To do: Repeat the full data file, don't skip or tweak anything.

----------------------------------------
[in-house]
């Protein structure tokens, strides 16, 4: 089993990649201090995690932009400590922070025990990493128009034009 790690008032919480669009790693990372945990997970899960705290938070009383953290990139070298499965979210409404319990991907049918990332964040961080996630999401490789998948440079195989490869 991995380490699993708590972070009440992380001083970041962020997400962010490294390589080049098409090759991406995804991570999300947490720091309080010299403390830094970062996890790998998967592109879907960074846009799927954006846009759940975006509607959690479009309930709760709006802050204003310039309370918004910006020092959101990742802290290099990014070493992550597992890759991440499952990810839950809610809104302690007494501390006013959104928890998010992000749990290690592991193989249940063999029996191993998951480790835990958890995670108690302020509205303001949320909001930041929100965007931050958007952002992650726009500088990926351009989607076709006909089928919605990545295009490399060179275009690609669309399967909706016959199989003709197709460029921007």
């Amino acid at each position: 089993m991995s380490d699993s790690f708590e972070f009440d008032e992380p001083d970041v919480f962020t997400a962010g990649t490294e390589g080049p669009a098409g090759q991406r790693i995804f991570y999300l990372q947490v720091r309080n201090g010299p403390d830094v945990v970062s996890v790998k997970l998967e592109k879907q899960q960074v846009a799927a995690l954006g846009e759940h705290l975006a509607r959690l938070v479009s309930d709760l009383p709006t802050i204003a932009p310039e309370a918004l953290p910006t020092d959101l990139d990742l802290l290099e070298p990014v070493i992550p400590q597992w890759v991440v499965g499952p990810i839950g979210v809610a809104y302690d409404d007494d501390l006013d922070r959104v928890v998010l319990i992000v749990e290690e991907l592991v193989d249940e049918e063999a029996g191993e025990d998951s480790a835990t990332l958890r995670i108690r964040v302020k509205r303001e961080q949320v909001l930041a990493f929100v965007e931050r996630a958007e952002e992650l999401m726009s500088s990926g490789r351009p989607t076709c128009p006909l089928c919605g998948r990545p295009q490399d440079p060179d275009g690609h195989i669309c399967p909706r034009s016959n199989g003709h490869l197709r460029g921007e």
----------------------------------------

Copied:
[in-house]
């Protein structure tokens, strides 16, 4: 089993990649201090995690932009400590922070025990990493128009034009 790690008032919480669009790693990372945990997970899960705290938070009383953290990139070298499965979210409404319990991907049918990332964040961080996630999401490789998948440079195989490869 991995380490699993708590972070009440992380001083970041962020997400962010490294390589080049098409090759991406995804991570999300947490720091309080010299403390830094970062996890790998998967592109879907960074846009799927954006846009759940975006509607959690479009309930709760709006802050204003310039309370918004910006020092959101990742802290290099990014070493992550597992890759991440499952990810839950809610809104302690007494501390006013959104928890998010992000749990290690592991193989249940063999029996191993998951480790835990958890995670108690302020509205303001949320909001930041929100965007931050958007952002992650726009500088990926351009989607076709006909089928919605990545295009490399060179275009690609669309399967909706016959199989003709197709460029921007």
């Amino acid at each position: 089993m991995s380490d699993s790690f708590e972070f009440d008032e992380p001083d970041v919480f962020t997400a962010g990649t490294e390589g080049p669009a098409g090759q991406r790693i995804f991570y999300l990372q947490v720091r309080n201090g010299p403390d830094v945990v970062s996890v790998k997970l998967e592109k879907q899960q960074v846009a799927a995690l954006g846009e759940h705290l975006a509607r959690l938070v479009s309930d709760l009383p709006t802050i204003a932009p310039e309370a918004l953290p910006t020092d959101l990139d990742l802290l290099e070298p990014v070493i992550p400590q597992w890759v991440v499965g499952p990810i839950g979210v809610a809104y302690d409404d007494d501390l006013d922070r959104v928890v998010l319990i992000v749990e290690e991907l592991v193989d249940e049918e063999a029996g191993e025990d998951s480790a835990t990332l958890r995670i108690r964040v302020k509205r303001e961080q949320v909001l930041a990493f929100v965007e931050r996630a958007e952002e992650l999401m726009s500088s990926g490789r351009p989607t076709c128009p006909l089928c919605g998948r990545p295009q490399d440079p060179d275009g690609h195989i669309c399967p909706r034009s016959n199989g003709h490869l197709r460029g921007e």